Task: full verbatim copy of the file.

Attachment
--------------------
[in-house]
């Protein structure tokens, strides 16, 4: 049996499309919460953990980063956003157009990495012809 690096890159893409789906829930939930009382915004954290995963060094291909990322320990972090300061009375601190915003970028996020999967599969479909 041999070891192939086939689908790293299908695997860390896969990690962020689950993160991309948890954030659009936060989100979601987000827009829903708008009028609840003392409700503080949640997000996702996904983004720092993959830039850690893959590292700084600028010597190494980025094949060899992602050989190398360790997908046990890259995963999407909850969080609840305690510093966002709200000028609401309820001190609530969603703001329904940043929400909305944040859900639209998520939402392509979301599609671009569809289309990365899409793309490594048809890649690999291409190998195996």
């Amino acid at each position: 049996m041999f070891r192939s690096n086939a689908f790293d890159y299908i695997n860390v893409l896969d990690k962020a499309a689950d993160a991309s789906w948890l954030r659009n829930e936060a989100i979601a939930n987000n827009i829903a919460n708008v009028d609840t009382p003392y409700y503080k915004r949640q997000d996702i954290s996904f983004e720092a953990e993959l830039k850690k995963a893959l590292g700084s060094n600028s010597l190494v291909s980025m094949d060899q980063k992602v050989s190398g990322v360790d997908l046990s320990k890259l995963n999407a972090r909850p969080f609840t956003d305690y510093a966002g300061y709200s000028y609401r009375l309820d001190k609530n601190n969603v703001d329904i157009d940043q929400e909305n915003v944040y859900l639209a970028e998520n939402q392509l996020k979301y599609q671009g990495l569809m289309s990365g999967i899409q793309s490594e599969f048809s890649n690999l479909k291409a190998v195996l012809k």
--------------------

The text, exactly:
[in-house]
């Protein structure tokens, strides 16, 4: 049996499309919460953990980063956003157009990495012809 690096890159893409789906829930939930009382915004954290995963060094291909990322320990972090300061009375601190915003970028996020999967599969479909 041999070891192939086939689908790293299908695997860390896969990690962020689950993160991309948890954030659009936060989100979601987000827009829903708008009028609840003392409700503080949640997000996702996904983004720092993959830039850690893959590292700084600028010597190494980025094949060899992602050989190398360790997908046990890259995963999407909850969080609840305690510093966002709200000028609401309820001190609530969603703001329904940043929400909305944040859900639209998520939402392509979301599609671009569809289309990365899409793309490594048809890649690999291409190998195996």
């Amino acid at each position: 049996m041999f070891r192939s690096n086939a689908f790293d890159y299908i695997n860390v893409l896969d990690k962020a499309a689950d993160a991309s789906w948890l954030r659009n829930e936060a989100i979601a939930n987000n827009i829903a919460n708008v009028d609840t009382p003392y409700y503080k915004r949640q997000d996702i954290s996904f983004e720092a953990e993959l830039k850690k995963a893959l590292g700084s060094n600028s010597l190494v291909s980025m094949d060899q980063k992602v050989s190398g990322v360790d997908l046990s320990k890259l995963n999407a972090r909850p969080f609840t956003d305690y510093a966002g300061y709200s000028y609401r009375l309820d001190k609530n601190n969603v703001d329904i157009d940043q929400e909305n915003v944040y859900l639209a970028e998520n939402q392509l996020k979301y599609q671009g990495l569809m289309s990365g999967i899409q793309s490594e599969f048809s890649n690999l479909k291409a190998v195996l012809k």